Is there a way in which I can identify 'kobiety' in genitive here from the nominative plural? Please help me out! :)
there are two ways.
One is form of pronoun/ adjective - genitive singular is tamteJ kobiety,
nominative=accusative plural is "Tamte kobiety"
Other is knowing which case should come after verbs
not like -genitive
Hallo please, Nie lubie want genitive so tamtej is the genitive of tam ? Do you have any link where i can see thi different roules for each verb ? Thank you
"lubić" takes Accusative (as most of the verbs learnt in the first stage of the course), and if we negate Accusative, it turns into Genitive. This is the only case that changes when negated, others just stay the same.
"tamtej" is Genitive of "tamta", the feminine version of "that".
So to add up:
Lubie tamta kobieta (singular, accusative)
Lubie tamte kobiety (plural, accusative)
Nie lubie tamtej kobiety (singular, genitive)
Nie lubie tych kobiet (plural, genitive) (although I haven't heard of this form yet ;))
Pff... just as I got the hang of the first three, the last one is just so unlike the others ;)
lubię tamtą kobietę (singular, accusative)
nie lubię tamtych kobiet (plural, genitive)
tych = these , tamtych=those (in most forms you add "tam-" to "ten, ta, to," forms)
I noticed that the genitive ending for koszula is "-i," whereas the genitive ending for kobieta is "y." Why this difference, if both words are feminine nouns that end in "a"? Is there an easy rule I could learn?
I do not know if there is a easy rule, but this website http://grzegorj.w.interiowo.pl/gram/en/gram00.html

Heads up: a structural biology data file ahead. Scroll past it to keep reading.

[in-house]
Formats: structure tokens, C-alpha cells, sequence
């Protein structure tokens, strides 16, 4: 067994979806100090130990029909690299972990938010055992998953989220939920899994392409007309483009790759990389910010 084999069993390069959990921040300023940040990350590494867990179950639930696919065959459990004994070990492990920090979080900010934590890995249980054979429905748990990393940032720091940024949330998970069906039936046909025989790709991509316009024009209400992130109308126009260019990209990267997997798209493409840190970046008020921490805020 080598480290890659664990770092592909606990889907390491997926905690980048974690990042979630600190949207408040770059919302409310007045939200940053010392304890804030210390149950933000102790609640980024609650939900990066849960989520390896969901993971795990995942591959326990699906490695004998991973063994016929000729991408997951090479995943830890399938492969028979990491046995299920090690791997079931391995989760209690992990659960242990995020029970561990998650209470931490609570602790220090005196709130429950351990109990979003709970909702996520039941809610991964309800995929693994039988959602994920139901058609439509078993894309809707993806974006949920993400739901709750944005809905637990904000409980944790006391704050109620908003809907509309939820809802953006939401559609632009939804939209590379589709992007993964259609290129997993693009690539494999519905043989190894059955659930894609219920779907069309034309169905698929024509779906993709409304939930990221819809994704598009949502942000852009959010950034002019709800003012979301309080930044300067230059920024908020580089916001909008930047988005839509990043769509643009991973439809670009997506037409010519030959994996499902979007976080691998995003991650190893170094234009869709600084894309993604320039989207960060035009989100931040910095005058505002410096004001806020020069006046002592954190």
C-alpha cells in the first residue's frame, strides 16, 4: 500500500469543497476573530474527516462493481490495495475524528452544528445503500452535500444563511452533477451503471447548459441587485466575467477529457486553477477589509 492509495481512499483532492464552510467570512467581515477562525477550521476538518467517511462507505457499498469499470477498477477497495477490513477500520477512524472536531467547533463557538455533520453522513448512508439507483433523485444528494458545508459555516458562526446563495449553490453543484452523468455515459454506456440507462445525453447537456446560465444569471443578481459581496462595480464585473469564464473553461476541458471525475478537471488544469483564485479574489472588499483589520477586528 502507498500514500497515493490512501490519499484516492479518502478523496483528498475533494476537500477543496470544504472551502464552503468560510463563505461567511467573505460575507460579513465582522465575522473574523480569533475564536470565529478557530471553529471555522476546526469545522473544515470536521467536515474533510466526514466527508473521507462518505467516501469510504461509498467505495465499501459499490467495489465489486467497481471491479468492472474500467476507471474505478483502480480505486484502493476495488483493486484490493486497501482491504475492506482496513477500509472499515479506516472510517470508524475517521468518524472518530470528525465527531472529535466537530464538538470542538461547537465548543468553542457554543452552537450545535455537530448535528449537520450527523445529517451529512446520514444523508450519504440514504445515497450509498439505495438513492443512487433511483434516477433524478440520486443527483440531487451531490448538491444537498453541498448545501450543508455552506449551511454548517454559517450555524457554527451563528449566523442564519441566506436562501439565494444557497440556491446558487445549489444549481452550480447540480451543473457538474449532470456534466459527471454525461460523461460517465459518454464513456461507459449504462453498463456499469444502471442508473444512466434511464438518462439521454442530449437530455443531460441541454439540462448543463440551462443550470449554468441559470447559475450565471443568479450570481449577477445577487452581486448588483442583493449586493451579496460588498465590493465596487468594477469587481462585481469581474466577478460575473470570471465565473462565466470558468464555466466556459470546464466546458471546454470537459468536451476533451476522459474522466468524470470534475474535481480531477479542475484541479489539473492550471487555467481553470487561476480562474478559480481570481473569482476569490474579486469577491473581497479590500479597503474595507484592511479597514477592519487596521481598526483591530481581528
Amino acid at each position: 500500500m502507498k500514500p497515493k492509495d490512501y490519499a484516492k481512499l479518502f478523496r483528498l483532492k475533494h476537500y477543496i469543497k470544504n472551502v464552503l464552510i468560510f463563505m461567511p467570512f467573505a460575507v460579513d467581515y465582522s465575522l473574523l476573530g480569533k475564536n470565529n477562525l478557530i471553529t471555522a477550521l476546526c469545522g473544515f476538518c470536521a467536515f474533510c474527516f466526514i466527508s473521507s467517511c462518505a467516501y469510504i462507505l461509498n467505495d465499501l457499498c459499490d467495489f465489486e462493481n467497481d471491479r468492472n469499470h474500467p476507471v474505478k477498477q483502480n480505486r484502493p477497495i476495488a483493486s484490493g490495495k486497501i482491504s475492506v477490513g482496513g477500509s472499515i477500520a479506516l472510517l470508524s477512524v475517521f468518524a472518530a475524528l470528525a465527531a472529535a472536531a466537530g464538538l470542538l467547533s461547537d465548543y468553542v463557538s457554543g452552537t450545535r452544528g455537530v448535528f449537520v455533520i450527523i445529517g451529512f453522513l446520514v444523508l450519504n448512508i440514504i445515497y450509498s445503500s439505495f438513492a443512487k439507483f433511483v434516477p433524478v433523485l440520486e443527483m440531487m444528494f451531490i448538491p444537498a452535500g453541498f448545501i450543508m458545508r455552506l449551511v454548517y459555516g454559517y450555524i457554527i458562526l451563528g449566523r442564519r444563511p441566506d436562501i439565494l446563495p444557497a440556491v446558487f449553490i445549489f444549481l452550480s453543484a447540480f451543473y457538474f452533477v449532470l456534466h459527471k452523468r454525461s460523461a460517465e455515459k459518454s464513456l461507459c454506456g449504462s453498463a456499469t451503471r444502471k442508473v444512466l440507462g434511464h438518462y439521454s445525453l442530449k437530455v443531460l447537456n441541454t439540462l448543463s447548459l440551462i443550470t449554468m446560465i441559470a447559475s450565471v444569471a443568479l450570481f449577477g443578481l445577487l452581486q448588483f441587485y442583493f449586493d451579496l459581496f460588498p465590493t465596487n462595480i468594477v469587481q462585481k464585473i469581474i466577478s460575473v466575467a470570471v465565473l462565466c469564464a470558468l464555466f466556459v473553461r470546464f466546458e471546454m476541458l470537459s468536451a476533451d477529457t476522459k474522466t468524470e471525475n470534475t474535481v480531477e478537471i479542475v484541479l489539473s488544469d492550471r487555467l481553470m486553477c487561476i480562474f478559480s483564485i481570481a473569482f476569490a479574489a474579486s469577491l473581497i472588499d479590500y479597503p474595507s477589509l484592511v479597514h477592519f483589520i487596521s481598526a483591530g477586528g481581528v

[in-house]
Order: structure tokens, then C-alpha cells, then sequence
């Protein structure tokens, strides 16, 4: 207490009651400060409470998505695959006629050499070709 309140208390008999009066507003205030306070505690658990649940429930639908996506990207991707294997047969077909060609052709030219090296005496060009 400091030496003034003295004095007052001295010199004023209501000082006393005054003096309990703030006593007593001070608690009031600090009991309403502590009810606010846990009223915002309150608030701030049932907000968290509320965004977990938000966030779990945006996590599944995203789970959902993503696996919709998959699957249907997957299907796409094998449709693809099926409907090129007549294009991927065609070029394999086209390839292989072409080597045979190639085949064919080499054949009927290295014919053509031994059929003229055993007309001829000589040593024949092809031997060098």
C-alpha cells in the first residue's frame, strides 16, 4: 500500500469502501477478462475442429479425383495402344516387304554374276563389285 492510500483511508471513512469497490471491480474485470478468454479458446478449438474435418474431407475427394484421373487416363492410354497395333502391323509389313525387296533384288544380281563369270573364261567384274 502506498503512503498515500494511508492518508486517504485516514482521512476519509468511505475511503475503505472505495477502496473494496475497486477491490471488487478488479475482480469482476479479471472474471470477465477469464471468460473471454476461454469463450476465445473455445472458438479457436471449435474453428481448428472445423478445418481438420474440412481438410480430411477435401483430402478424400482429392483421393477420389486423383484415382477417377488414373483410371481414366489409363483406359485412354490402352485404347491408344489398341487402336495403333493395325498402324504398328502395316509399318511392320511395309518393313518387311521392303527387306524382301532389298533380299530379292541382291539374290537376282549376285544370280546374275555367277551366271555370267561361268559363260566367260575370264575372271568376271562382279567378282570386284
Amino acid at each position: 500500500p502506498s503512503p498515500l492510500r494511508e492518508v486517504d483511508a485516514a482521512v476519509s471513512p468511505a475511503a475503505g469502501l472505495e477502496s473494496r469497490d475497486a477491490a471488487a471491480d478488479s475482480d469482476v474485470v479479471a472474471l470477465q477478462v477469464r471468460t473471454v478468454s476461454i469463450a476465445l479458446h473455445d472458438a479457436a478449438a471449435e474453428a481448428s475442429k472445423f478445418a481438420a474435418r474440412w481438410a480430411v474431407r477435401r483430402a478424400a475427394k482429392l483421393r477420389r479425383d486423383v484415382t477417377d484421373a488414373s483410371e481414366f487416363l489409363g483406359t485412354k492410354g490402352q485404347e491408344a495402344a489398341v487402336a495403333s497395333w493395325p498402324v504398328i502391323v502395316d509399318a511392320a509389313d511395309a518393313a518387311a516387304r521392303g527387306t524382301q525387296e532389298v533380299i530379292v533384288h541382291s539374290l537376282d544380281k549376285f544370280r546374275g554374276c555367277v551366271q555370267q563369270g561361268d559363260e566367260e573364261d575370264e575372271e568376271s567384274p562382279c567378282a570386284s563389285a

has a list of every possible patterns of declension and conjunction.
http://grzegorj.w.interiowo.pl/gram/en/odmiana1.html is a list of classic tables, which say that declension pattern depends on the last consonants. kobieta would be group żIV, koszula group żI; I am not sure how accurate they are, but they work for kobieta and koszula.
you can check resources https://www.duolingo.com/comment/13589661. they willl work for declension as well. Note that those tables were not made for easy learning, but to be used as extension of dictionary.
Thanks a bunch for those links, but just to let you know, the first two links do not seem to redirect to anything conjugation or polish courses related.
I rather always thought that "Tej" and "Tego" were akin to "This" and "Tamtej" and "Tamtego" were akin to "That." Is this not the case? Can they really be used so interchangeably?
It's pretty much true (although the actual border between the determiners for each set of distances is running at slightly different place, with Polish using determiners for closer distances more often than English). Is there a context to your question? Have you seen somebody who would use „tej” here instead?
I learned to speak Polish growing up, but I never learned proper grammar nor how to write, thus a lot of my understanding of Polish grammar I've gleaned from listening to conversations. I've always thought the distinction between these two words was "This" vs. "That," but doing some of the lessons here have made me question that assumption. Personally I would also use "tamtej" here, but from what I understand, "tej" would also be perfectly valid?
Edit: Thanks for taking the time to answer, by the way!
You mean whether „tej” or „tamtej” is grammatically correct in this sentence (disregarding the translation)? Yes, both can be correct, it depends on how far away the woman in question is. Isn't it just how "this" and "that" work in English? The only difference is that there is a certain set, where Polish would still use "ten" (this), when English would already use "that" (tamten). I can't recall an example when it would be the other way around, with English still using "this" and Polish already going into "tamten".
Yes, that was my question. It was simply that Duolingo will accept either as valid, but will translate both in the same manner (based on the implied distance of the object in question). I suppose I overlooked the fact that distance is not made especially obvious as these are written questions though, so the distinction must simply be dwarfed in the text. Thanks again!
Why is it genitiv here? I don't like (Who? What?)- this woman, isnt it supposed to be accusative?
"lubić" takes Accusative, true. However, when a sentence which needed Accusative is negated, it takes Genitive itself.